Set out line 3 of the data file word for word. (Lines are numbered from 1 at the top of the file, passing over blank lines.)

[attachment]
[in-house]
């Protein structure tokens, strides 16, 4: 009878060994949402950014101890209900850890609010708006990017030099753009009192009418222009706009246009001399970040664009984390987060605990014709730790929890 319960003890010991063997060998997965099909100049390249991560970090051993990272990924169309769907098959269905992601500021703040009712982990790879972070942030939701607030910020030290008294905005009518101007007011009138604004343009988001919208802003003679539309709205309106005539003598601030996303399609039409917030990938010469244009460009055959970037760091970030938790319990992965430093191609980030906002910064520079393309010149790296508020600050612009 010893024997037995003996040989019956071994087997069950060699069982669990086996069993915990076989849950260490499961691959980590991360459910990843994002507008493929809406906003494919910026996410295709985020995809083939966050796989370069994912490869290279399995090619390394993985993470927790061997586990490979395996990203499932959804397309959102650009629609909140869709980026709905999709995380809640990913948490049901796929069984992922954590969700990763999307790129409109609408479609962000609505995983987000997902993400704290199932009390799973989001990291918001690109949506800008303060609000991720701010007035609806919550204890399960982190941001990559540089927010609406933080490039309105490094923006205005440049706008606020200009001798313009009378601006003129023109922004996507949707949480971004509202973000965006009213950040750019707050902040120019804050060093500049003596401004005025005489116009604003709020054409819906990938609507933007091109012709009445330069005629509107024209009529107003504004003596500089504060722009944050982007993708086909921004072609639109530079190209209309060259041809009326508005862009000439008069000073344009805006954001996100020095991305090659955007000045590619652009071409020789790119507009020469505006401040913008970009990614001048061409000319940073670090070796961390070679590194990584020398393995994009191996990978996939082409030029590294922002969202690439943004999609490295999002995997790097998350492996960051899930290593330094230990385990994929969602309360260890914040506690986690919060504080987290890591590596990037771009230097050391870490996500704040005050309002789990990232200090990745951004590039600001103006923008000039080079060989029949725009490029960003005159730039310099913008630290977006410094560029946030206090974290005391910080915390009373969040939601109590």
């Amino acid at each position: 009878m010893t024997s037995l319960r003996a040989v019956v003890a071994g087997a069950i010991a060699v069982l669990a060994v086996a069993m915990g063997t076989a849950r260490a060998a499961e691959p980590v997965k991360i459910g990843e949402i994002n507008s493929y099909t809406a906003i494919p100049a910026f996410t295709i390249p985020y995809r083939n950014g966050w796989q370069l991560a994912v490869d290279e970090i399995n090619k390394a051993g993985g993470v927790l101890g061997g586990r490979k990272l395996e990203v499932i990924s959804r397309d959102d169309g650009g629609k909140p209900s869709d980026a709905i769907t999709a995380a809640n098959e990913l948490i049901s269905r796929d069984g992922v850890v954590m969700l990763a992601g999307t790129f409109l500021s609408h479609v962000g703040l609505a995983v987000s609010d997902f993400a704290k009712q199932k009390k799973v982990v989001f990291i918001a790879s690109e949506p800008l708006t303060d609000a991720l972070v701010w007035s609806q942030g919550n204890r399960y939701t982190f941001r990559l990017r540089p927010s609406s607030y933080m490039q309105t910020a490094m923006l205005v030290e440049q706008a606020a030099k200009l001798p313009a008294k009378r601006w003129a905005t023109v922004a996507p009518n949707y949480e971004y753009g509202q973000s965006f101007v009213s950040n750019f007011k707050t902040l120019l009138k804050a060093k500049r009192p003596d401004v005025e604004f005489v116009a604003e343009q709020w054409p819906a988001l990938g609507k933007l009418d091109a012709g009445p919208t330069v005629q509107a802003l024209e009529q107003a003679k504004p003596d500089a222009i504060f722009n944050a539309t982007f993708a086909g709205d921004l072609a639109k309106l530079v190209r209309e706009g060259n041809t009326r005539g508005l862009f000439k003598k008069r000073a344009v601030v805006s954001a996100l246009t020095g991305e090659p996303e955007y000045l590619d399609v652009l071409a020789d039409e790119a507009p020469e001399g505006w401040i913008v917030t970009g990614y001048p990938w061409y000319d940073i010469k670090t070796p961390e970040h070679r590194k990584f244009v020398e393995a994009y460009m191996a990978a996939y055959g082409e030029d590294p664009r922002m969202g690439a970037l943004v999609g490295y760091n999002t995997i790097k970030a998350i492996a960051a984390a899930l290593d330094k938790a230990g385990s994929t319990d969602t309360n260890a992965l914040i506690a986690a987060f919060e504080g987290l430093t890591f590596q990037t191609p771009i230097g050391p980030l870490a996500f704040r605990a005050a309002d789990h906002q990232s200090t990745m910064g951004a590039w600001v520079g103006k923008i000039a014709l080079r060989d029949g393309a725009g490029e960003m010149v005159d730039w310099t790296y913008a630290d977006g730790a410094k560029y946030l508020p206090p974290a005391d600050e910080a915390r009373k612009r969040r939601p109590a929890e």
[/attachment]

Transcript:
């Amino acid at each position: 009878m010893t024997s037995l319960r003996a040989v019956v003890a071994g087997a069950i010991a060699v069982l669990a060994v086996a069993m915990g063997t076989a849950r260490a060998a499961e691959p980590v997965k991360i459910g990843e949402i994002n507008s493929y099909t809406a906003i494919p100049a910026f996410t295709i390249p985020y995809r083939n950014g966050w796989q370069l991560a994912v490869d290279e970090i399995n090619k390394a051993g993985g993470v927790l101890g061997g586990r490979k990272l395996e990203v499932i990924s959804r397309d959102d169309g650009g629609k909140p209900s869709d980026a709905i769907t999709a995380a809640n098959e990913l948490i049901s269905r796929d069984g992922v850890v954590m969700l990763a992601g999307t790129f409109l500021s609408h479609v962000g703040l609505a995983v987000s609010d997902f993400a704290k009712q199932k009390k799973v982990v989001f990291i918001a790879s690109e949506p800008l708006t303060d609000a991720l972070v701010w007035s609806q942030g919550n204890r399960y939701t982190f941001r990559l990017r540089p927010s609406s607030y933080m490039q309105t910020a490094m923006l205005v030290e440049q706008a606020a030099k200009l001798p313009a008294k009378r601006w003129a905005t023109v922004a996507p009518n949707y949480e971004y753009g509202q973000s965006f101007v009213s950040n750019f007011k707050t902040l120019l009138k804050a060093k500049r009192p003596d401004v005025e604004f005489v116009a604003e343009q709020w054409p819906a988001l990938g609507k933007l009418d091109a012709g009445p919208t330069v005629q509107a802003l024209e009529q107003a003679k504004p003596d500089a222009i504060f722009n944050a539309t982007f993708a086909g709205d921004l072609a639109k309106l530079v190209r209309e706009g060259n041809t009326r005539g508005l862009f000439k003598k008069r000073a344009v601030v805006s954001a996100l246009t020095g991305e090659p996303e955007y000045l590619d399609v652009l071409a020789d039409e790119a507009p020469e001399g505006w401040i913008v917030t970009g990614y001048p990938w061409y000319d940073i010469k670090t070796p961390e970040h070679r590194k990584f244009v020398e393995a994009y460009m191996a990978a996939y055959g082409e030029d590294p664009r922002m969202g690439a970037l943004v999609g490295y760091n999002t995997i790097k970030a998350i492996a960051a984390a899930l290593d330094k938790a230990g385990s994929t319990d969602t309360n260890a992965l914040i506690a986690a987060f919060e504080g987290l430093t890591f590596q990037t191609p771009i230097g050391p980030l870490a996500f704040r605990a005050a309002d789990h906002q990232s200090t990745m910064g951004a590039w600001v520079g103006k923008i000039a014709l080079r060989d029949g393309a725009g490029e960003m010149v005159d730039w310099t790296y913008a630290d977006g730790a410094k560029y946030l508020p206090p974290a005391d600050e910080a915390r009373k612009r969040r939601p109590a929890e």